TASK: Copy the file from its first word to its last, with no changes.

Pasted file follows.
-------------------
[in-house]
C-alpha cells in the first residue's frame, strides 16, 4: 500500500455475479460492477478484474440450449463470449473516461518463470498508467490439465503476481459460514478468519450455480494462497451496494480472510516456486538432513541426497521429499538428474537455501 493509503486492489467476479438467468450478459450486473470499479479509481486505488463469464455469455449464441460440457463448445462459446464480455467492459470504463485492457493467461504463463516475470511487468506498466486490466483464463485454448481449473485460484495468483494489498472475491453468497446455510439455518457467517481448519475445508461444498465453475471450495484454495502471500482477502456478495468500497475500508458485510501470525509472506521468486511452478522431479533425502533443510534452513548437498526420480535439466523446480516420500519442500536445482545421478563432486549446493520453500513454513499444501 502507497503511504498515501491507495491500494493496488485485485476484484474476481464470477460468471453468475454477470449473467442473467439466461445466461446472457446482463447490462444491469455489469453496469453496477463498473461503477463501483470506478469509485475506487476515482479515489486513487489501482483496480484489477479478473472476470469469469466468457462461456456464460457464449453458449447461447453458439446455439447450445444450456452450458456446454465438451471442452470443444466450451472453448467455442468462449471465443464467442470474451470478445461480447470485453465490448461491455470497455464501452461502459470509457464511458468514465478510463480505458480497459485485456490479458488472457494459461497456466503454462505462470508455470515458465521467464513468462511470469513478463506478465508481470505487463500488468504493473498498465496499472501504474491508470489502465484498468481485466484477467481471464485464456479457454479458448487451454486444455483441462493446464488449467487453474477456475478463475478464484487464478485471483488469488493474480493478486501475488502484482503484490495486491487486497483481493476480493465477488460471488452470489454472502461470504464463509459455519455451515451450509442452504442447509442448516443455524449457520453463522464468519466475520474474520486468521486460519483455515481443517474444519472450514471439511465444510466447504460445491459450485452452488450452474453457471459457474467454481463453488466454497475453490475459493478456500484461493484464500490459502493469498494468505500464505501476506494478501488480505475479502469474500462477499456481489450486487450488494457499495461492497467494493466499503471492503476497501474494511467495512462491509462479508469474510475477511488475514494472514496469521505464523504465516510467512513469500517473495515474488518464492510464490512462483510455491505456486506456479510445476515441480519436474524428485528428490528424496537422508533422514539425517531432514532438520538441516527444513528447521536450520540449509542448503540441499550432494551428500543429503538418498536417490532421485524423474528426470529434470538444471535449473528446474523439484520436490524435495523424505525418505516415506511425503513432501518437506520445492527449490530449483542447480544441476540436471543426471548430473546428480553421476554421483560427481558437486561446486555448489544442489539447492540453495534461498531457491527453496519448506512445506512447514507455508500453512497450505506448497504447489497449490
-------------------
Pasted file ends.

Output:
[in-house]
C-alpha cells in the first residue's frame, strides 16, 4: 500500500455475479460492477478484474440450449463470449473516461518463470498508467490439465503476481459460514478468519450455480494462497451496494480472510516456486538432513541426497521429499538428474537455501 493509503486492489467476479438467468450478459450486473470499479479509481486505488463469464455469455449464441460440457463448445462459446464480455467492459470504463485492457493467461504463463516475470511487468506498466486490466483464463485454448481449473485460484495468483494489498472475491453468497446455510439455518457467517481448519475445508461444498465453475471450495484454495502471500482477502456478495468500497475500508458485510501470525509472506521468486511452478522431479533425502533443510534452513548437498526420480535439466523446480516420500519442500536445482545421478563432486549446493520453500513454513499444501 502507497503511504498515501491507495491500494493496488485485485476484484474476481464470477460468471453468475454477470449473467442473467439466461445466461446472457446482463447490462444491469455489469453496469453496477463498473461503477463501483470506478469509485475506487476515482479515489486513487489501482483496480484489477479478473472476470469469469466468457462461456456464460457464449453458449447461447453458439446455439447450445444450456452450458456446454465438451471442452470443444466450451472453448467455442468462449471465443464467442470474451470478445461480447470485453465490448461491455470497455464501452461502459470509457464511458468514465478510463480505458480497459485485456490479458488472457494459461497456466503454462505462470508455470515458465521467464513468462511470469513478463506478465508481470505487463500488468504493473498498465496499472501504474491508470489502465484498468481485466484477467481471464485464456479457454479458448487451454486444455483441462493446464488449467487453474477456475478463475478464484487464478485471483488469488493474480493478486501475488502484482503484490495486491487486497483481493476480493465477488460471488452470489454472502461470504464463509459455519455451515451450509442452504442447509442448516443455524449457520453463522464468519466475520474474520486468521486460519483455515481443517474444519472450514471439511465444510466447504460445491459450485452452488450452474453457471459457474467454481463453488466454497475453490475459493478456500484461493484464500490459502493469498494468505500464505501476506494478501488480505475479502469474500462477499456481489450486487450488494457499495461492497467494493466499503471492503476497501474494511467495512462491509462479508469474510475477511488475514494472514496469521505464523504465516510467512513469500517473495515474488518464492510464490512462483510455491505456486506456479510445476515441480519436474524428485528428490528424496537422508533422514539425517531432514532438520538441516527444513528447521536450520540449509542448503540441499550432494551428500543429503538418498536417490532421485524423474528426470529434470538444471535449473528446474523439484520436490524435495523424505525418505516415506511425503513432501518437506520445492527449490530449483542447480544441476540436471543426471548430473546428480553421476554421483560427481558437486561446486555448489544442489539447492540453495534461498531457491527453496519448506512445506512447514507455508500453512497450505506448497504447489497449490